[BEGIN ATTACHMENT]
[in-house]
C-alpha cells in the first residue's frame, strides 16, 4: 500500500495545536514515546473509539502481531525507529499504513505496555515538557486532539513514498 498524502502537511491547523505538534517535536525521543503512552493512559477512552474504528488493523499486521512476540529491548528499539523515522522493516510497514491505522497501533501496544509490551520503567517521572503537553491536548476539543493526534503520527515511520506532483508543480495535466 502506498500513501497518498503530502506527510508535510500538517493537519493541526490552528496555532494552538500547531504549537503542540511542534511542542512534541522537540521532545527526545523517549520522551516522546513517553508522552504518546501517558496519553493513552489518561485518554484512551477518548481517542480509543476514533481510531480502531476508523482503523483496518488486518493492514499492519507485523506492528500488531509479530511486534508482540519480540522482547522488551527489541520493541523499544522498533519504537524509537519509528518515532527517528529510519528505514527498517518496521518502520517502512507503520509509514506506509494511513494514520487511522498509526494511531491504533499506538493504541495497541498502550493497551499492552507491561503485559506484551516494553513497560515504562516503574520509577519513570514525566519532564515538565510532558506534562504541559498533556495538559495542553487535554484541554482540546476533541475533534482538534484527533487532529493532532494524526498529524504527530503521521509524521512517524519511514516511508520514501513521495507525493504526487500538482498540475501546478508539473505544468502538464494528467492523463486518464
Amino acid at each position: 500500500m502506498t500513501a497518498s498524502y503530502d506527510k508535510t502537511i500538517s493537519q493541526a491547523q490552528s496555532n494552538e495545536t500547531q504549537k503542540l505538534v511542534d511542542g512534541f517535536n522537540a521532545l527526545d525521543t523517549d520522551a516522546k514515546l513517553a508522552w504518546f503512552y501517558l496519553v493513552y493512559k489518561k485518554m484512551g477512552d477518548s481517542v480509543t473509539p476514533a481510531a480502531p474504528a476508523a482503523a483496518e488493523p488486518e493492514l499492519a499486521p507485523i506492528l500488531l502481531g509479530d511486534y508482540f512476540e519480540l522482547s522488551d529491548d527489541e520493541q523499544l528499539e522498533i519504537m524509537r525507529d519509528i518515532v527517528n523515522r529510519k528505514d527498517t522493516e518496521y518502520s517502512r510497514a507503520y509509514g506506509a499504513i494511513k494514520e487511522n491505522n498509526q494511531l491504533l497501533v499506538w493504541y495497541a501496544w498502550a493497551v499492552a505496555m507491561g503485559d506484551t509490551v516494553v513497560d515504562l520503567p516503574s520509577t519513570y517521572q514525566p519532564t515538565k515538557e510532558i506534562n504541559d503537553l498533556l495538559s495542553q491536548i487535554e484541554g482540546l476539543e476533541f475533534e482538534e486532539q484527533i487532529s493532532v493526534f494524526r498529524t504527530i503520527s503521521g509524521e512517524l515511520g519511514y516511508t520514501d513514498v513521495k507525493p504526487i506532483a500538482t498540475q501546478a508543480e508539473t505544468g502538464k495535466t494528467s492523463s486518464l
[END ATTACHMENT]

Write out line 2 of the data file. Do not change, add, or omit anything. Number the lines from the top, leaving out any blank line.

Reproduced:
C-alpha cells in the first residue's frame, strides 16, 4: 500500500495545536514515546473509539502481531525507529499504513505496555515538557486532539513514498 498524502502537511491547523505538534517535536525521543503512552493512559477512552474504528488493523499486521512476540529491548528499539523515522522493516510497514491505522497501533501496544509490551520503567517521572503537553491536548476539543493526534503520527515511520506532483508543480495535466 502506498500513501497518498503530502506527510508535510500538517493537519493541526490552528496555532494552538500547531504549537503542540511542534511542542512534541522537540521532545527526545523517549520522551516522546513517553508522552504518546501517558496519553493513552489518561485518554484512551477518548481517542480509543476514533481510531480502531476508523482503523483496518488486518493492514499492519507485523506492528500488531509479530511486534508482540519480540522482547522488551527489541520493541523499544522498533519504537524509537519509528518515532527517528529510519528505514527498517518496521518502520517502512507503520509509514506506509494511513494514520487511522498509526494511531491504533499506538493504541495497541498502550493497551499492552507491561503485559506484551516494553513497560515504562516503574520509577519513570514525566519532564515538565510532558506534562504541559498533556495538559495542553487535554484541554482540546476533541475533534482538534484527533487532529493532532494524526498529524504527530503521521509524521512517524519511514516511508520514501513521495507525493504526487500538482498540475501546478508539473505544468502538464494528467492523463486518464